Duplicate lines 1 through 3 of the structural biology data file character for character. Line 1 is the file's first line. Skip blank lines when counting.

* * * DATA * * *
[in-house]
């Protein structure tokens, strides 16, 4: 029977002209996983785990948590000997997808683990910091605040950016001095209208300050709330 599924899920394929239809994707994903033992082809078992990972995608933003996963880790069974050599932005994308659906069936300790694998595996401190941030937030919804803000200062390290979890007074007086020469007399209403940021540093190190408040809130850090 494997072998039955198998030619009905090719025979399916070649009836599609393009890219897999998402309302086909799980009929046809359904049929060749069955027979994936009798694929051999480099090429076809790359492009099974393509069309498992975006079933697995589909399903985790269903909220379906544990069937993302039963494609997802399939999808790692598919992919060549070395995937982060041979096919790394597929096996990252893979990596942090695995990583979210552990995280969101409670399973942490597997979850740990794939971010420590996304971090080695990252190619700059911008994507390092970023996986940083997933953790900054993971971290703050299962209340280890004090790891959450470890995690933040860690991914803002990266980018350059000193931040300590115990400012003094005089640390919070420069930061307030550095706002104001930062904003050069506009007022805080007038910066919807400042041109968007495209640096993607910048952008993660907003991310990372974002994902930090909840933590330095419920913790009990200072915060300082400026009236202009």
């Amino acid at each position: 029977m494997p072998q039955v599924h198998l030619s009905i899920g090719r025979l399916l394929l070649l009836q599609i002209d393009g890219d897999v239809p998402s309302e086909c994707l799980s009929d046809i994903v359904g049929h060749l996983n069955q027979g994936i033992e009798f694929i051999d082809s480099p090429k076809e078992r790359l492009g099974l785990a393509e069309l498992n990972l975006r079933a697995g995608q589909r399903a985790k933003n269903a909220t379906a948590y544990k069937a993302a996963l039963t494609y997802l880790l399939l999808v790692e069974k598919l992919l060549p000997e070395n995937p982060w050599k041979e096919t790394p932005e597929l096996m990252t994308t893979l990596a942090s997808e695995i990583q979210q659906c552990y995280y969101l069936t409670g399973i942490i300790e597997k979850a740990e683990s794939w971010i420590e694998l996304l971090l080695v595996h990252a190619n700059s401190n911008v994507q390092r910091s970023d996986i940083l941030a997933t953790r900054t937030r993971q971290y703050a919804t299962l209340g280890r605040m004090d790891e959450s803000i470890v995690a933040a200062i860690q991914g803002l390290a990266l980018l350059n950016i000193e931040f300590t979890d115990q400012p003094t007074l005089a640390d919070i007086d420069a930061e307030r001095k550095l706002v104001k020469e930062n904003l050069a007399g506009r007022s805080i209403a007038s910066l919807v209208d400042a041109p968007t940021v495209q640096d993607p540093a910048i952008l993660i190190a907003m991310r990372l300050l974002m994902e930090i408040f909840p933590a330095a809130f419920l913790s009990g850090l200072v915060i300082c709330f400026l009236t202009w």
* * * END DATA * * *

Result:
[in-house]
């Protein structure tokens, strides 16, 4: 029977002209996983785990948590000997997808683990910091605040950016001095209208300050709330 599924899920394929239809994707994903033992082809078992990972995608933003996963880790069974050599932005994308659906069936300790694998595996401190941030937030919804803000200062390290979890007074007086020469007399209403940021540093190190408040809130850090 494997072998039955198998030619009905090719025979399916070649009836599609393009890219897999998402309302086909799980009929046809359904049929060749069955027979994936009798694929051999480099090429076809790359492009099974393509069309498992975006079933697995589909399903985790269903909220379906544990069937993302039963494609997802399939999808790692598919992919060549070395995937982060041979096919790394597929096996990252893979990596942090695995990583979210552990995280969101409670399973942490597997979850740990794939971010420590996304971090080695990252190619700059911008994507390092970023996986940083997933953790900054993971971290703050299962209340280890004090790891959450470890995690933040860690991914803002990266980018350059000193931040300590115990400012003094005089640390919070420069930061307030550095706002104001930062904003050069506009007022805080007038910066919807400042041109968007495209640096993607910048952008993660907003991310990372974002994902930090909840933590330095419920913790009990200072915060300082400026009236202009």
């Amino acid at each position: 029977m494997p072998q039955v599924h198998l030619s009905i899920g090719r025979l399916l394929l070649l009836q599609i002209d393009g890219d897999v239809p998402s309302e086909c994707l799980s009929d046809i994903v359904g049929h060749l996983n069955q027979g994936i033992e009798f694929i051999d082809s480099p090429k076809e078992r790359l492009g099974l785990a393509e069309l498992n990972l975006r079933a697995g995608q589909r399903a985790k933003n269903a909220t379906a948590y544990k069937a993302a996963l039963t494609y997802l880790l399939l999808v790692e069974k598919l992919l060549p000997e070395n995937p982060w050599k041979e096919t790394p932005e597929l096996m990252t994308t893979l990596a942090s997808e695995i990583q979210q659906c552990y995280y969101l069936t409670g399973i942490i300790e597997k979850a740990e683990s794939w971010i420590e694998l996304l971090l080695v595996h990252a190619n700059s401190n911008v994507q390092r910091s970023d996986i940083l941030a997933t953790r900054t937030r993971q971290y703050a919804t299962l209340g280890r605040m004090d790891e959450s803000i470890v995690a933040a200062i860690q991914g803002l390290a990266l980018l350059n950016i000193e931040f300590t979890d115990q400012p003094t007074l005089a640390d919070i007086d420069a930061e307030r001095k550095l706002v104001k020469e930062n904003l050069a007399g506009r007022s805080i209403a007038s910066l919807v209208d400042a041109p968007t940021v495209q640096d993607p540093a910048i952008l993660i190190a907003m991310r990372l300050l974002m994902e930090i408040f909840p933590a330095a809130f419920l913790s009990g850090l200072v915060i300082c709330f400026l009236t202009w």